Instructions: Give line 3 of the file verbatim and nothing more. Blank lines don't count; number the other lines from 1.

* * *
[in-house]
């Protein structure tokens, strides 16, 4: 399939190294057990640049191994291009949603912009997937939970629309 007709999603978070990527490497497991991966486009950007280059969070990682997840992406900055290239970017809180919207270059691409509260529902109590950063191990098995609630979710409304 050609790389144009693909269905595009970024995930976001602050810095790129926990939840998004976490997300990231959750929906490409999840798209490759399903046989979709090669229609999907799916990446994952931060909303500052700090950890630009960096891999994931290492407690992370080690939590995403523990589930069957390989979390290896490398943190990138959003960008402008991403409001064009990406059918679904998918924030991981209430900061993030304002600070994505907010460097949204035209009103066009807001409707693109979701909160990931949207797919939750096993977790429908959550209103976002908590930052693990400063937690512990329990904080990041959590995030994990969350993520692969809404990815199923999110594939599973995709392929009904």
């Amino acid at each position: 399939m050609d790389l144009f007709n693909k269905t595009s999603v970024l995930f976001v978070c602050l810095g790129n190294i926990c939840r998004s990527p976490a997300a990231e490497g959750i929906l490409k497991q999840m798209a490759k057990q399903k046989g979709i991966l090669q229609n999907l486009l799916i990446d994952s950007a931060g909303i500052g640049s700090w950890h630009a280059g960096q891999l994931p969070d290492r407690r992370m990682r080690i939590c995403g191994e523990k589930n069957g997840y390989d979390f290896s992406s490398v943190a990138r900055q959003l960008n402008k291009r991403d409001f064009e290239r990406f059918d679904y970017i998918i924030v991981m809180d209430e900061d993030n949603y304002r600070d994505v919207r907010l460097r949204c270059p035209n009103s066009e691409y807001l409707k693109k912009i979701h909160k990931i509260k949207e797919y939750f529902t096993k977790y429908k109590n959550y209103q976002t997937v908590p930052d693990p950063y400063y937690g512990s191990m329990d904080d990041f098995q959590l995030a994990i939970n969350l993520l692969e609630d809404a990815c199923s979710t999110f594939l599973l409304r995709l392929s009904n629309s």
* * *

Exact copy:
């Amino acid at each position: 399939m050609d790389l144009f007709n693909k269905t595009s999603v970024l995930f976001v978070c602050l810095g790129n190294i926990c939840r998004s990527p976490a997300a990231e490497g959750i929906l490409k497991q999840m798209a490759k057990q399903k046989g979709i991966l090669q229609n999907l486009l799916i990446d994952s950007a931060g909303i500052g640049s700090w950890h630009a280059g960096q891999l994931p969070d290492r407690r992370m990682r080690i939590c995403g191994e523990k589930n069957g997840y390989d979390f290896s992406s490398v943190a990138r900055q959003l960008n402008k291009r991403d409001f064009e290239r990406f059918d679904y970017i998918i924030v991981m809180d209430e900061d993030n949603y304002r600070d994505v919207r907010l460097r949204c270059p035209n009103s066009e691409y807001l409707k693109k912009i979701h909160k990931i509260k949207e797919y939750f529902t096993k977790y429908k109590n959550y209103q976002t997937v908590p930052d693990p950063y400063y937690g512990s191990m329990d904080d990041f098995q959590l995030a994990i939970n969350l993520l692969e609630d809404a990815c199923s979710t999110f594939l599973l409304r995709l392929s009904n629309s």